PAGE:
Output Tab Descriptions | Clinical | LB Results

LB Results
This section provides a comprehensive summary of ANOVA model fitting results. It is important to keep in mind which model was fit and to carefully consider hypotheses of interest. Depending on the variability in your data and your objectives, you might wish to alter the significance criterion to obtain fewer or more significant Findings tests. The numerous drill-down options are valuable for exploring interesting subsets.
The Results tab contains the following elements:
Volcano plots are a convenient way to summarize a specific hypothesis test across all Findings tests. Each plot is based on a single hypothesis of interest and each point in the plot is a Findings test. The x -axis represents a difference or estimate and the y -axis its corresponding -log 10 ( p-value ). Volcano plots have a characteristic "V" shape because estimates near zero (0) tend not to be significant and those away from zero tend to have smaller p -values and larger -log 10 ( p -values). Significant Findings tests are those in the upper left and right quadrants of the plot, akin to exploding pieces of molten lava. The red dashed horizontal line usually represents a significant criterion computed by some multiple testing method like FDR . You can change this value with an action button in the left panel. You can also resize all of the plots with a slider above them.
When interpreting volcano plots, it is important keep in mind the direction of the difference on the x -axis. For example, the plot from the Nicardipine example shown above has Diff of TRT01P = (NIC .15)-(Placebo) on the x -axis. Positive differences are located on the right side, whereas negative differences are located on the left.
You can mouse over points of interest to see their labels or select points by dragging a mouse rectangle over them. Use the lasso tool to select irregular regions. To find specific Findings tests whose identifier you know, click Results in the Tabs section, and then click View Data . In the subsequently opened data table, click Edit > Search , and type in the desired search string. Any Findings tests that you select in the table is highlighted in the graphs and vice versa. Selected Findings tests are highlighted in other plots and you can also then click on various Drill Down Buttons on the left-hand side for further analyses on those specific Findings tests.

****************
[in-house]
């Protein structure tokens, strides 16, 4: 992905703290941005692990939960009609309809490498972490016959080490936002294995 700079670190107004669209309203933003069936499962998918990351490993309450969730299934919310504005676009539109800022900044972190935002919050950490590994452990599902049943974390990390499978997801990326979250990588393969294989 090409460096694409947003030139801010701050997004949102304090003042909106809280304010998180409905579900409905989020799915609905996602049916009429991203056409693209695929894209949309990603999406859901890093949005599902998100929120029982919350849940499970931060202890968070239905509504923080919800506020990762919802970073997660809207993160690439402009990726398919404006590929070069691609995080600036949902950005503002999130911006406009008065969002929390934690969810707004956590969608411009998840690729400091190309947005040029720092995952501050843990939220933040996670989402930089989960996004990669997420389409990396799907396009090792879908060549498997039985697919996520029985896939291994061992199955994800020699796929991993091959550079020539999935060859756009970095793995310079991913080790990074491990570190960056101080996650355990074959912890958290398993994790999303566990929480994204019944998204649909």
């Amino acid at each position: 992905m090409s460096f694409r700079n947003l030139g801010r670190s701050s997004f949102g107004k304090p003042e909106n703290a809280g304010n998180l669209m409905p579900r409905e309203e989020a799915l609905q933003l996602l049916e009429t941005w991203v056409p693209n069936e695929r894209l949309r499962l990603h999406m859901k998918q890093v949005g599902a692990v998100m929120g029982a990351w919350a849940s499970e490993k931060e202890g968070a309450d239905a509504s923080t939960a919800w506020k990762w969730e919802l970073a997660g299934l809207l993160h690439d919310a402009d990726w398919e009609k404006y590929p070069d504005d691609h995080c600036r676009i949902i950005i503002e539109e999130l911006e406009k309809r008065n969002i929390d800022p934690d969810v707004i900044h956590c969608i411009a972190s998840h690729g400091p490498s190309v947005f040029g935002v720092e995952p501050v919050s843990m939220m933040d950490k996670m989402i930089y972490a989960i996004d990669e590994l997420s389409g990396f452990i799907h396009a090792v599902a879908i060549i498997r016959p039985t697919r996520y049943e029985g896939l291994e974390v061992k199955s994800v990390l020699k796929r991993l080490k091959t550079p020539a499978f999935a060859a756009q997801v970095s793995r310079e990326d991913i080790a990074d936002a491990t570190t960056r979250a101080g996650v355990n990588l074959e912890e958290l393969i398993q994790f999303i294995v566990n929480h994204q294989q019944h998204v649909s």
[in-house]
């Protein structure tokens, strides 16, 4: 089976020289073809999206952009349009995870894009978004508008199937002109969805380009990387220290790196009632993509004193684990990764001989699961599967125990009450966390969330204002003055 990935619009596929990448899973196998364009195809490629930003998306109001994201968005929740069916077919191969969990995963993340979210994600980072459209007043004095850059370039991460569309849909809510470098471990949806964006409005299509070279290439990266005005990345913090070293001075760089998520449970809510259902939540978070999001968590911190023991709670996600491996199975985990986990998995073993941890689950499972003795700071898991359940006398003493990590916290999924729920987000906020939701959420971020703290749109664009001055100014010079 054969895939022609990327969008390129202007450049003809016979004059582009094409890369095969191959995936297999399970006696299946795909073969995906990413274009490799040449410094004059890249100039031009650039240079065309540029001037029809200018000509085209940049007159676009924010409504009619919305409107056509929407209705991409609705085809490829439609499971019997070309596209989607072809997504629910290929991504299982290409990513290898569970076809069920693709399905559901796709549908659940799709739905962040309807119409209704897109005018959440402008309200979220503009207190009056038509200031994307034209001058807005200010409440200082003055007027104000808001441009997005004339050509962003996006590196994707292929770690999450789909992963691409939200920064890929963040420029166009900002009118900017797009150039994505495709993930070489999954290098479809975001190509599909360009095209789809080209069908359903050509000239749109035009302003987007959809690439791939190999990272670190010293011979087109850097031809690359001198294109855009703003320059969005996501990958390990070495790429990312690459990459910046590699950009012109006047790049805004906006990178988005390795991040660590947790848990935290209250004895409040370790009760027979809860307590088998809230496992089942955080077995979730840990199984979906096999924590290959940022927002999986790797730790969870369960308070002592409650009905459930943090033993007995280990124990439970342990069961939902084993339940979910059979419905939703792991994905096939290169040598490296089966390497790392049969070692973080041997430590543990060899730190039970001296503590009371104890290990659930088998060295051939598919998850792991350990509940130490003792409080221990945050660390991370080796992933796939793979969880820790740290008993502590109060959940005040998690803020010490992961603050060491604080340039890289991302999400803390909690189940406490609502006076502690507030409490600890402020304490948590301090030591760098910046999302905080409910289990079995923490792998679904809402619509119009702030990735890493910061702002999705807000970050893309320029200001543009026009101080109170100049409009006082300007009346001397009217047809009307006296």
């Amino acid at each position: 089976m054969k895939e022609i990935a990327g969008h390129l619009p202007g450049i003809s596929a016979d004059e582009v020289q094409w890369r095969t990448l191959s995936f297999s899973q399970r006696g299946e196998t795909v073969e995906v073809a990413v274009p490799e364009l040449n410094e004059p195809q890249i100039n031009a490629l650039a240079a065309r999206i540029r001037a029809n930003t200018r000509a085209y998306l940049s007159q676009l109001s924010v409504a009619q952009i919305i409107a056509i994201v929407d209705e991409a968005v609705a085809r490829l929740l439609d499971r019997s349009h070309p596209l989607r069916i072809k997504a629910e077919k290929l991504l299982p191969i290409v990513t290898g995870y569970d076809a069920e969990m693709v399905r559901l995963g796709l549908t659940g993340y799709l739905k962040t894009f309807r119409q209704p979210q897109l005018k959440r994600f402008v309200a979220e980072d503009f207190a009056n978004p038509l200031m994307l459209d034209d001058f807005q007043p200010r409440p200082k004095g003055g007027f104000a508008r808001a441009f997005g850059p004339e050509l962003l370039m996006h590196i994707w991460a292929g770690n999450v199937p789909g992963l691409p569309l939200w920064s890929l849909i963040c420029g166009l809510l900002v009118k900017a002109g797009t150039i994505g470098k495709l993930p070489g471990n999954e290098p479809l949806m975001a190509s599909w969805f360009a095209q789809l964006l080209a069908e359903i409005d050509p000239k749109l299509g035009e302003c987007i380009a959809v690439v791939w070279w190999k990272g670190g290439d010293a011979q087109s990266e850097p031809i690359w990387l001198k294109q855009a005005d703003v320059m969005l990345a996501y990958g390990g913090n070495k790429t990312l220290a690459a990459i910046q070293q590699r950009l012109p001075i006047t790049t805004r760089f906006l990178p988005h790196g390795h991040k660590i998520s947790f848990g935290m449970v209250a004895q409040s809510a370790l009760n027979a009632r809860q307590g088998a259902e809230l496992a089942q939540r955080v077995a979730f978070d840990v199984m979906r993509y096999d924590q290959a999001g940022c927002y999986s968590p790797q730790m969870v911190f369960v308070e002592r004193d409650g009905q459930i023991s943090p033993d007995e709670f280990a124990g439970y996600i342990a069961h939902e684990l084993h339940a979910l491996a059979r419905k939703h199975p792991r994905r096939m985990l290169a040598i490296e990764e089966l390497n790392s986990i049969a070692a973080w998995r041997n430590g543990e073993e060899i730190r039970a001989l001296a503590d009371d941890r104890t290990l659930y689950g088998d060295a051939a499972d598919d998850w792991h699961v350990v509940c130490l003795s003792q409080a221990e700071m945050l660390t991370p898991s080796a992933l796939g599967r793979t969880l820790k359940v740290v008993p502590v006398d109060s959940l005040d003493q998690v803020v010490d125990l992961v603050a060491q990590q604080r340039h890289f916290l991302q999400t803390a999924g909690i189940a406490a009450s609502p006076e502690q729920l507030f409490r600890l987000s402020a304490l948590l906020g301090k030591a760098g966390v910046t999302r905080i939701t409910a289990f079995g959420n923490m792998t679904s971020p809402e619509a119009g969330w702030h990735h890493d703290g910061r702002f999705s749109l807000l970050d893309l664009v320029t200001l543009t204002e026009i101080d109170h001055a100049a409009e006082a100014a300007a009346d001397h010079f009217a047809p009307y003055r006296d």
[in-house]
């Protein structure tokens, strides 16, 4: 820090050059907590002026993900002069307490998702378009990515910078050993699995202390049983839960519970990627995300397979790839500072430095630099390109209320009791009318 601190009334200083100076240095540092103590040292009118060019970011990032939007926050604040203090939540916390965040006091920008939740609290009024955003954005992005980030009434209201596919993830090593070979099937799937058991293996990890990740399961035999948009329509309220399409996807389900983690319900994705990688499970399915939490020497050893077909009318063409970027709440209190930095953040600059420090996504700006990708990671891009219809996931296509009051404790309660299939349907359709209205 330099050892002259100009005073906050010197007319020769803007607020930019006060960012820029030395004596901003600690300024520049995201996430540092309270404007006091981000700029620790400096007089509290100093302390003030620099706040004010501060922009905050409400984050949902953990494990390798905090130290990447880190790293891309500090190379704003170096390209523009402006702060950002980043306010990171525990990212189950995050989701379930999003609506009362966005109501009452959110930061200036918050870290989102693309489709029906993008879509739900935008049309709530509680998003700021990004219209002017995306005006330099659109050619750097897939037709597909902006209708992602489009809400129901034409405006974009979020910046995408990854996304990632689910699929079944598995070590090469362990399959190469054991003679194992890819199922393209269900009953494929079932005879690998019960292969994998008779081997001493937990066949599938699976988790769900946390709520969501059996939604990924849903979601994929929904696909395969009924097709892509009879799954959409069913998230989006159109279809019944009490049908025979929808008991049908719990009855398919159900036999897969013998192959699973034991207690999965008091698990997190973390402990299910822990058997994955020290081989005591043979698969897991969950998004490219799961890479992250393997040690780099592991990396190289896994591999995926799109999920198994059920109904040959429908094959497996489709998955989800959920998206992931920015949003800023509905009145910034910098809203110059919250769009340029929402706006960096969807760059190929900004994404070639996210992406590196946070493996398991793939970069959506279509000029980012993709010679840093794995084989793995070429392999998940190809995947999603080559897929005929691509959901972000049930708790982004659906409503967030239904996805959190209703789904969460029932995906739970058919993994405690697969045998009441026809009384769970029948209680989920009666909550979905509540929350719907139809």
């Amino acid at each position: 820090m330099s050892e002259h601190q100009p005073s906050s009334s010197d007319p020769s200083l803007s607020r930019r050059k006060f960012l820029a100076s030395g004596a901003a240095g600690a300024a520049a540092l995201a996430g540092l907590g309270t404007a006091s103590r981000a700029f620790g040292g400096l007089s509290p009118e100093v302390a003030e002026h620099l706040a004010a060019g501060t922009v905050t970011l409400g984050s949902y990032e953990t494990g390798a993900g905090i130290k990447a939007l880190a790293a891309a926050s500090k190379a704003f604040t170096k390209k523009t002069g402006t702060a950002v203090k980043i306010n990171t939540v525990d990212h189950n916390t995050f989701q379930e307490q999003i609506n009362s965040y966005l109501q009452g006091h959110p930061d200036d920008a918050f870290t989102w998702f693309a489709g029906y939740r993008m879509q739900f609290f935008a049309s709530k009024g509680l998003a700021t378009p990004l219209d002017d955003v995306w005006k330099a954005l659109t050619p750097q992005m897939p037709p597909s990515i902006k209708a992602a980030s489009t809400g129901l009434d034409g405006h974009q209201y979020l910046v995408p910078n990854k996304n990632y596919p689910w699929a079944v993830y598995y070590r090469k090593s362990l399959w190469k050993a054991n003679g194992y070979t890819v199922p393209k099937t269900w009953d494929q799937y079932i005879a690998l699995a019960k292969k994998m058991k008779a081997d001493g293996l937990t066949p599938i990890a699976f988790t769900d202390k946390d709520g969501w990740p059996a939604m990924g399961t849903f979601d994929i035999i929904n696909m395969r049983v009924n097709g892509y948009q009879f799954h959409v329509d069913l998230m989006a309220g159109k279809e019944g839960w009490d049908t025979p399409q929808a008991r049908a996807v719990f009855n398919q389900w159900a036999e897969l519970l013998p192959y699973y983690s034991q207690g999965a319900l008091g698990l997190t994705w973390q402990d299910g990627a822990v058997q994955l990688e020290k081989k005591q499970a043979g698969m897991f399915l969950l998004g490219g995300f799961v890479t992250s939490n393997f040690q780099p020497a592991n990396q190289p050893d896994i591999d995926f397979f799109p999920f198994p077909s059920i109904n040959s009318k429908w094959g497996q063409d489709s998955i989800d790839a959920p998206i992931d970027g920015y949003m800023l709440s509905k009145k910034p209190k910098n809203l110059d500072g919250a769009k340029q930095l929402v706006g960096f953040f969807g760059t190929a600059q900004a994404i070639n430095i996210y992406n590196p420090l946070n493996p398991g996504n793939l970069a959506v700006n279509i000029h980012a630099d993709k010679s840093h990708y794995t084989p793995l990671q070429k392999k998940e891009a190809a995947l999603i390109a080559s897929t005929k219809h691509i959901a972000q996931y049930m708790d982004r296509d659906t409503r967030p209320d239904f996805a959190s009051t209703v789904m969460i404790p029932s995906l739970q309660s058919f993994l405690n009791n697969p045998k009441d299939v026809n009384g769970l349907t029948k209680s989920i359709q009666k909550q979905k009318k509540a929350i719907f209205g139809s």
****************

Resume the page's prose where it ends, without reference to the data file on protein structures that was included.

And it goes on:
Volcano plots are generated for the set of LS means you specify in the input dialog (for example, all possible pairs or differences with a control) as well as for all custom ESTIMATE statements that you specify.
See Volcano Plot for more information.
A dendrogram showing the Hierarchical Clustering of Standardized LSMeans .
This plot enables you to compare expression patterns for all significant Findings tests simultaneously. The standardized least squares means for every Findings test that is significant in at least one volcano plot are clustered both horizontally and vertically and depicted with a heat map. The standardization is to mean zero (0) and variance one (1). Each row of the heat map is a Findings test and each column is a distinct LS mean. You can see which Findings tests and LS means have similar profiles. You can click on branches of the horizontal dendrogram to select all Findings tests in that cluster. These Findings tests are then highlighted in other plots, and you can click on Drill Down Buttons on the left-hand side for further analyses.
Click and slide the cross-hair point at the top or bottom of the horizontal dendrogram to change the number of colored cluster groups.
See Heat Map and Dendrogram for more information.
This plot shows the unstandardized LS means, enabling you to see degree of overall results for the same set of significant Findings tests.
See Parallel Plot for more information.
This plot provides an alternative way of comparing significant LS means. It computes a principal components analysis on them and plots the first two components. This projects high-dimensional patterns into two dimensions. Findings tests that cluster together in this plot tend to also cluster together in the hierarchical clustering and parallel plots. This plot can help identify outliers. Points near the outer virtual bounding ellipse are well-explained by the first two principal components.
See Principal Components Analysis Plot for more information.